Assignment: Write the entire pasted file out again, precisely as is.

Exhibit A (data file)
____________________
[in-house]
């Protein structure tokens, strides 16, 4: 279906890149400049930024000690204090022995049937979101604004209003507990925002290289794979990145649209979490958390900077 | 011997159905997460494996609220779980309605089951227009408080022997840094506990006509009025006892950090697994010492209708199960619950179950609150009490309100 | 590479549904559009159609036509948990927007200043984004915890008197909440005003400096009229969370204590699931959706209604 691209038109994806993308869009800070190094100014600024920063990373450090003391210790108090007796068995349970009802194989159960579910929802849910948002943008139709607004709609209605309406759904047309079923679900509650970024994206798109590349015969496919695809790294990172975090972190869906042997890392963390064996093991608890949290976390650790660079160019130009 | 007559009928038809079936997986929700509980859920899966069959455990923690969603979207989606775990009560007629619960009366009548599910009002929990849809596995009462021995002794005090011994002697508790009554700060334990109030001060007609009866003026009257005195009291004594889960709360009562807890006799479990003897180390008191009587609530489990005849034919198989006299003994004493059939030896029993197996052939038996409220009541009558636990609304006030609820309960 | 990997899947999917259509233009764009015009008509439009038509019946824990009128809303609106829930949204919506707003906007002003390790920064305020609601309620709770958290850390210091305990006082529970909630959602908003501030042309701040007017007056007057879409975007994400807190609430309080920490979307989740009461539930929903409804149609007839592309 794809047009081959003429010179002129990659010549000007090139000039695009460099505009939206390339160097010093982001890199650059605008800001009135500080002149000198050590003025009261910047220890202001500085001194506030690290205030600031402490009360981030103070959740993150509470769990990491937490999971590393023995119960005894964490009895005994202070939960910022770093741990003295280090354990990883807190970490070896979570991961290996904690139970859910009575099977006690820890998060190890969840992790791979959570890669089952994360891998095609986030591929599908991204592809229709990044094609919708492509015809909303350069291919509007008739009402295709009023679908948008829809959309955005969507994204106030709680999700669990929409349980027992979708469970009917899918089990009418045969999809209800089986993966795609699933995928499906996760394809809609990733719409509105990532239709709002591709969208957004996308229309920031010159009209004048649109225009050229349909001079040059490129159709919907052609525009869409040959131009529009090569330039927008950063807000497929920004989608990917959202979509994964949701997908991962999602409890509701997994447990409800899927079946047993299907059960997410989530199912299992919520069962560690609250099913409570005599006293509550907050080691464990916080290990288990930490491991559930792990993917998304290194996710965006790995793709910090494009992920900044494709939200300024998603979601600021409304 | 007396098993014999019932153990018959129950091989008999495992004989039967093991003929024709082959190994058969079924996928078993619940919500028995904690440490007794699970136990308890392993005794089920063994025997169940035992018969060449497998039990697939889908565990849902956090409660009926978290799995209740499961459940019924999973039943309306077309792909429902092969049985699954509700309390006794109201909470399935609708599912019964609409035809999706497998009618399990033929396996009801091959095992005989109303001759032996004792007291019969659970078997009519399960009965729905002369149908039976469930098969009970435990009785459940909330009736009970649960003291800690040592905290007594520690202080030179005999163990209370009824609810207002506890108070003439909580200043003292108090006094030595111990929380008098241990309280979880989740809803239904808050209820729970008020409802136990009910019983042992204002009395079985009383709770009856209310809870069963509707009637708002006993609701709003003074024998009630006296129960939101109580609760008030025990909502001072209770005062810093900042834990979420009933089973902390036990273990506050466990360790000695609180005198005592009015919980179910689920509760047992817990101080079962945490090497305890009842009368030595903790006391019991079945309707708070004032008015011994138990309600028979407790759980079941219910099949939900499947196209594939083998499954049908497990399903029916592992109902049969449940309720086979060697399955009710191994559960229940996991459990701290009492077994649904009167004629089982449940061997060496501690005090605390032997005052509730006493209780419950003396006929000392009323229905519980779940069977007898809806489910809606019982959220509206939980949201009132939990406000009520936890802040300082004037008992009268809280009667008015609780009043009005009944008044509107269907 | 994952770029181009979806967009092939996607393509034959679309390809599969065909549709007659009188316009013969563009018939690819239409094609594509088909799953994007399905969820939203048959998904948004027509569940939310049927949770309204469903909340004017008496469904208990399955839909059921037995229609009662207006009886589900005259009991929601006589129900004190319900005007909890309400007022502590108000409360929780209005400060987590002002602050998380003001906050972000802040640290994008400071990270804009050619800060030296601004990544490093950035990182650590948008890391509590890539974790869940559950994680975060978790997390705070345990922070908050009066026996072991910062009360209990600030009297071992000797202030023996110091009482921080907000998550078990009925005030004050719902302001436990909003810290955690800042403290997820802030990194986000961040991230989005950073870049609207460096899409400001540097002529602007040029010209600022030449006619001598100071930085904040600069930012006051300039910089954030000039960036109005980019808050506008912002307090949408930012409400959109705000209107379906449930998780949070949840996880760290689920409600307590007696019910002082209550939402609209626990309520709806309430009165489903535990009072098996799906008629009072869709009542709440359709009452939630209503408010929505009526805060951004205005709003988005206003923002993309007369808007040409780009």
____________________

[in-house]
């Protein structure tokens, strides 16, 4: 279906890149400049930024000690204090022995049937979101604004209003507990925002290289794979990145649209979490958390900077 | 011997159905997460494996609220779980309605089951227009408080022997840094506990006509009025006892950090697994010492209708199960619950179950609150009490309100 | 590479549904559009159609036509948990927007200043984004915890008197909440005003400096009229969370204590699931959706209604 691209038109994806993308869009800070190094100014600024920063990373450090003391210790108090007796068995349970009802194989159960579910929802849910948002943008139709607004709609209605309406759904047309079923679900509650970024994206798109590349015969496919695809790294990172975090972190869906042997890392963390064996093991608890949290976390650790660079160019130009 | 007559009928038809079936997986929700509980859920899966069959455990923690969603979207989606775990009560007629619960009366009548599910009002929990849809596995009462021995002794005090011994002697508790009554700060334990109030001060007609009866003026009257005195009291004594889960709360009562807890006799479990003897180390008191009587609530489990005849034919198989006299003994004493059939030896029993197996052939038996409220009541009558636990609304006030609820309960 | 990997899947999917259509233009764009015009008509439009038509019946824990009128809303609106829930949204919506707003906007002003390790920064305020609601309620709770958290850390210091305990006082529970909630959602908003501030042309701040007017007056007057879409975007994400807190609430309080920490979307989740009461539930929903409804149609007839592309 794809047009081959003429010179002129990659010549000007090139000039695009460099505009939206390339160097010093982001890199650059605008800001009135500080002149000198050590003025009261910047220890202001500085001194506030690290205030600031402490009360981030103070959740993150509470769990990491937490999971590393023995119960005894964490009895005994202070939960910022770093741990003295280090354990990883807190970490070896979570991961290996904690139970859910009575099977006690820890998060190890969840992790791979959570890669089952994360891998095609986030591929599908991204592809229709990044094609919708492509015809909303350069291919509007008739009402295709009023679908948008829809959309955005969507994204106030709680999700669990929409349980027992979708469970009917899918089990009418045969999809209800089986993966795609699933995928499906996760394809809609990733719409509105990532239709709002591709969208957004996308229309920031010159009209004048649109225009050229349909001079040059490129159709919907052609525009869409040959131009529009090569330039927008950063807000497929920004989608990917959202979509994964949701997908991962999602409890509701997994447990409800899927079946047993299907059960997410989530199912299992919520069962560690609250099913409570005599006293509550907050080691464990916080290990288990930490491991559930792990993917998304290194996710965006790995793709910090494009992920900044494709939200300024998603979601600021409304 | 007396098993014999019932153990018959129950091989008999495992004989039967093991003929024709082959190994058969079924996928078993619940919500028995904690440490007794699970136990308890392993005794089920063994025997169940035992018969060449497998039990697939889908565990849902956090409660009926978290799995209740499961459940019924999973039943309306077309792909429902092969049985699954509700309390006794109201909470399935609708599912019964609409035809999706497998009618399990033929396996009801091959095992005989109303001759032996004792007291019969659970078997009519399960009965729905002369149908039976469930098969009970435990009785459940909330009736009970649960003291800690040592905290007594520690202080030179005999163990209370009824609810207002506890108070003439909580200043003292108090006094030595111990929380008098241990309280979880989740809803239904808050209820729970008020409802136990009910019983042992204002009395079985009383709770009856209310809870069963509707009637708002006993609701709003003074024998009630006296129960939101109580609760008030025990909502001072209770005062810093900042834990979420009933089973902390036990273990506050466990360790000695609180005198005592009015919980179910689920509760047992817990101080079962945490090497305890009842009368030595903790006391019991079945309707708070004032008015011994138990309600028979407790759980079941219910099949939900499947196209594939083998499954049908497990399903029916592992109902049969449940309720086979060697399955009710191994559960229940996991459990701290009492077994649904009167004629089982449940061997060496501690005090605390032997005052509730006493209780419950003396006929000392009323229905519980779940069977007898809806489910809606019982959220509206939980949201009132939990406000009520936890802040300082004037008992009268809280009667008015609780009043009005009944008044509107269907 | 994952770029181009979806967009092939996607393509034959679309390809599969065909549709007659009188316009013969563009018939690819239409094609594509088909799953994007399905969820939203048959998904948004027509569940939310049927949770309204469903909340004017008496469904208990399955839909059921037995229609009662207006009886589900005259009991929601006589129900004190319900005007909890309400007022502590108000409360929780209005400060987590002002602050998380003001906050972000802040640290994008400071990270804009050619800060030296601004990544490093950035990182650590948008890391509590890539974790869940559950994680975060978790997390705070345990922070908050009066026996072991910062009360209990600030009297071992000797202030023996110091009482921080907000998550078990009925005030004050719902302001436990909003810290955690800042403290997820802030990194986000961040991230989005950073870049609207460096899409400001540097002529602007040029010209600022030449006619001598100071930085904040600069930012006051300039910089954030000039960036109005980019808050506008912002307090949408930012409400959109705000209107379906449930998780949070949840996880760290689920409600307590007696019910002082209550939402609209626990309520709806309430009165489903535990009072098996799906008629009072869709009542709440359709009452939630209503408010929505009526805060951004205005709003988005206003923002993309007369808007040409780009």